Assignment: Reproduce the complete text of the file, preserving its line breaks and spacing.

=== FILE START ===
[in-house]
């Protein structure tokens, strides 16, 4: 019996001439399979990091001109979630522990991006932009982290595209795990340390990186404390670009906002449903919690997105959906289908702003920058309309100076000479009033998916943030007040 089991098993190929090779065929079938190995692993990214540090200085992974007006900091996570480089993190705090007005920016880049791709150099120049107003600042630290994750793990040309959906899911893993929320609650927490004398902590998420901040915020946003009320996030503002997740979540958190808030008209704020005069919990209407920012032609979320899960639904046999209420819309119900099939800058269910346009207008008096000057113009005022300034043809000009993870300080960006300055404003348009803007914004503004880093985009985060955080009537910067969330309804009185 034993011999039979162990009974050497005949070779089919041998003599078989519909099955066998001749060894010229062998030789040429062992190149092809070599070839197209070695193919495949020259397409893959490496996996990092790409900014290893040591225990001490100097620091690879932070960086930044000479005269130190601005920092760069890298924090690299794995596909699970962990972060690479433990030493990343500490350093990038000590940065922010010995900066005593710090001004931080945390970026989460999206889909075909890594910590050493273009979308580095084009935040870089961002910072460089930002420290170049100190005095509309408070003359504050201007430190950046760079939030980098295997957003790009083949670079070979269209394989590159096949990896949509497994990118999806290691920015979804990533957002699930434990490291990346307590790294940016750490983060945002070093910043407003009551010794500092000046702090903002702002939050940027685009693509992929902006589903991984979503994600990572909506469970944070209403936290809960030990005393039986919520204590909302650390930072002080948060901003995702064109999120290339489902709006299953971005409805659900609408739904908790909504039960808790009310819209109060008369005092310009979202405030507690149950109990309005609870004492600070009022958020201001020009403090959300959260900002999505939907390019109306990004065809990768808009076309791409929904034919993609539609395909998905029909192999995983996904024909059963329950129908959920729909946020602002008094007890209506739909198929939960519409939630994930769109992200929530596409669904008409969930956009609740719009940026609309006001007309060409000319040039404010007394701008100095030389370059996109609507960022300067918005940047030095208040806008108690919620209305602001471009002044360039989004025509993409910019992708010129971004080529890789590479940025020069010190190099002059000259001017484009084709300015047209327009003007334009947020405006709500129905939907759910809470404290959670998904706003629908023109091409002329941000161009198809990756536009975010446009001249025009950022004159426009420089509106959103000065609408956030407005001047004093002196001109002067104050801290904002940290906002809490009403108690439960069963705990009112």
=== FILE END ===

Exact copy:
[in-house]
């Protein structure tokens, strides 16, 4: 019996001439399979990091001109979630522990991006932009982290595209795990340390990186404390670009906002449903919690997105959906289908702003920058309309100076000479009033998916943030007040 089991098993190929090779065929079938190995692993990214540090200085992974007006900091996570480089993190705090007005920016880049791709150099120049107003600042630290994750793990040309959906899911893993929320609650927490004398902590998420901040915020946003009320996030503002997740979540958190808030008209704020005069919990209407920012032609979320899960639904046999209420819309119900099939800058269910346009207008008096000057113009005022300034043809000009993870300080960006300055404003348009803007914004503004880093985009985060955080009537910067969330309804009185 034993011999039979162990009974050497005949070779089919041998003599078989519909099955066998001749060894010229062998030789040429062992190149092809070599070839197209070695193919495949020259397409893959490496996996990092790409900014290893040591225990001490100097620091690879932070960086930044000479005269130190601005920092760069890298924090690299794995596909699970962990972060690479433990030493990343500490350093990038000590940065922010010995900066005593710090001004931080945390970026989460999206889909075909890594910590050493273009979308580095084009935040870089961002910072460089930002420290170049100190005095509309408070003359504050201007430190950046760079939030980098295997957003790009083949670079070979269209394989590159096949990896949509497994990118999806290691920015979804990533957002699930434990490291990346307590790294940016750490983060945002070093910043407003009551010794500092000046702090903002702002939050940027685009693509992929902006589903991984979503994600990572909506469970944070209403936290809960030990005393039986919520204590909302650390930072002080948060901003995702064109999120290339489902709006299953971005409805659900609408739904908790909504039960808790009310819209109060008369005092310009979202405030507690149950109990309005609870004492600070009022958020201001020009403090959300959260900002999505939907390019109306990004065809990768808009076309791409929904034919993609539609395909998905029909192999995983996904024909059963329950129908959920729909946020602002008094007890209506739909198929939960519409939630994930769109992200929530596409669904008409969930956009609740719009940026609309006001007309060409000319040039404010007394701008100095030389370059996109609507960022300067918005940047030095208040806008108690919620209305602001471009002044360039989004025509993409910019992708010129971004080529890789590479940025020069010190190099002059000259001017484009084709300015047209327009003007334009947020405006709500129905939907759910809470404290959670998904706003629908023109091409002329941000161009198809990756536009975010446009001249025009950022004159426009420089509106959103000065609408956030407005001047004093002196001109002067104050801290904002940290906002809490009403108690439960069963705990009112």